"Oh, you need not tell me that, if I but knew how," said Mary, trembling with eagerness. "But you say right,—I never was here before, and I don't know my way to the place you speak on; only tell me, and I'll not lose a minute."
"Mother!" said the wilful lad, "I'm going to show her the way to the pier; I'll be back in an hour,—or so,—" he added in a lower tone.
And before the gentle Mrs. Jones could collect her scattered wits sufficiently to understand half of the hastily formed plan, her son was scudding down the street, closely followed by Mary's half-running steps.
Presently he slackened his pace sufficiently to enable him to enter into conversation with Mary, for once escaped from the reach of his mother's recalling voice, he thought he might venture to indulge his curiosity.
"Ahem!—What's your name? It's so awkward to be calling you young woman."
"My name is Mary,—Mary Barton," answered she, anxious to propitiate one who seemed so willing to exert himself in her behalf, or else she grudged every word which caused the slightest relaxation in her speed, although her chest seemed tightened, and her head throbbing, from the rate at which they were walking.
"And you want Will Wilson to prove an alibi—is that it?"
"Yes—oh, yes—can we not cross now?"
"No, wait a minute; it's the teagle hoisting above your head I'm afraid of;—and who is it that's to be tried?"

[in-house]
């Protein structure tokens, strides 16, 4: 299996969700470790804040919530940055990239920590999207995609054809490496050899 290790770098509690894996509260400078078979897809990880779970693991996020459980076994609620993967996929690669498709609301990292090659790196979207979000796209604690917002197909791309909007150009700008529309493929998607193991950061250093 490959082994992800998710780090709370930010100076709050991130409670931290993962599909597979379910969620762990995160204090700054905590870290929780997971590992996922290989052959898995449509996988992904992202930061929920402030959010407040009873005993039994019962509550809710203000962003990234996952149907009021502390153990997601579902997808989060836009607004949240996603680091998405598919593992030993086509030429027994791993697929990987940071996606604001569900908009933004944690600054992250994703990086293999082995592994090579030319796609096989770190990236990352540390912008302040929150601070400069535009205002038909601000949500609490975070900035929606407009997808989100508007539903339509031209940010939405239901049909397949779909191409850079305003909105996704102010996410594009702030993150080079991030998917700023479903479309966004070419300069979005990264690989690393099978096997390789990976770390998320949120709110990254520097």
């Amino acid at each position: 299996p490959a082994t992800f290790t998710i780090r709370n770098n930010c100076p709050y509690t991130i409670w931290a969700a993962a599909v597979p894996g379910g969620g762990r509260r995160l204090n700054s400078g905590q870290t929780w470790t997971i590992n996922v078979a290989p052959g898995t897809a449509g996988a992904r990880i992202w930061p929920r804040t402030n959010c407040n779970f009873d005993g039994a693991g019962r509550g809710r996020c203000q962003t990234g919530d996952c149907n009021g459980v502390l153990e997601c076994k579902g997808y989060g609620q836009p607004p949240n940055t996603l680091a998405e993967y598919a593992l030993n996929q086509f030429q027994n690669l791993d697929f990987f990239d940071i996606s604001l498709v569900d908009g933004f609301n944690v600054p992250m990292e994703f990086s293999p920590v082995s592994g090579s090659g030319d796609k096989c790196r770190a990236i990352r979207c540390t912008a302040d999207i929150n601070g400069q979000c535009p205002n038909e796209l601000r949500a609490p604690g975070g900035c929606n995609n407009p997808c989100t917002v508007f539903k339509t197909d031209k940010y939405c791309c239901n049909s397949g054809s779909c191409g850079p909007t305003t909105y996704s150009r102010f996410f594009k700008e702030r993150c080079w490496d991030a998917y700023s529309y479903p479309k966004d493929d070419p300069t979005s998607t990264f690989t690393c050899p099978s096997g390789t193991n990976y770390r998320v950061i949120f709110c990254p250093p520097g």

"Jem; oh, lad! can't we get past?"
They rushed under the great bales quivering in the air above their heads and pressed onwards for a few minutes, till Master Charley again saw fit to walk a little slower, and ask a few more questions.
"Mary, is Jem your brother, or your sweetheart, that you're so set upon saving him?"
"No—no," replied she, but with something of hesitation, that made the shrewd boy yet more anxious to clear up the mystery.
"Perhaps he's your cousin, then? Many a girl has a cousin who has not a sweetheart."
"No, he's neither kith nor kin to me. What's the matter? What are you stopping for?" said she, with nervous terror, as Charley turned back a few steps, and peered up a side street.
"Oh, nothing to flurry you so, Mary. I heard you say to mother you had never been in Liverpool before, and if you'll only look up this street you may see the back windows of our Exchange. Such a building as yon is! with 'natomy hiding under a blanket, and Lord Admiral Nelson, and a few more people in the middle of the court! No! come here," as Mary, in her eagerness, was looking at any window that caught her eye first, to satisfy the boy. "Here, then, now you can see it. You can say, now, you've seen Liverpool Exchange."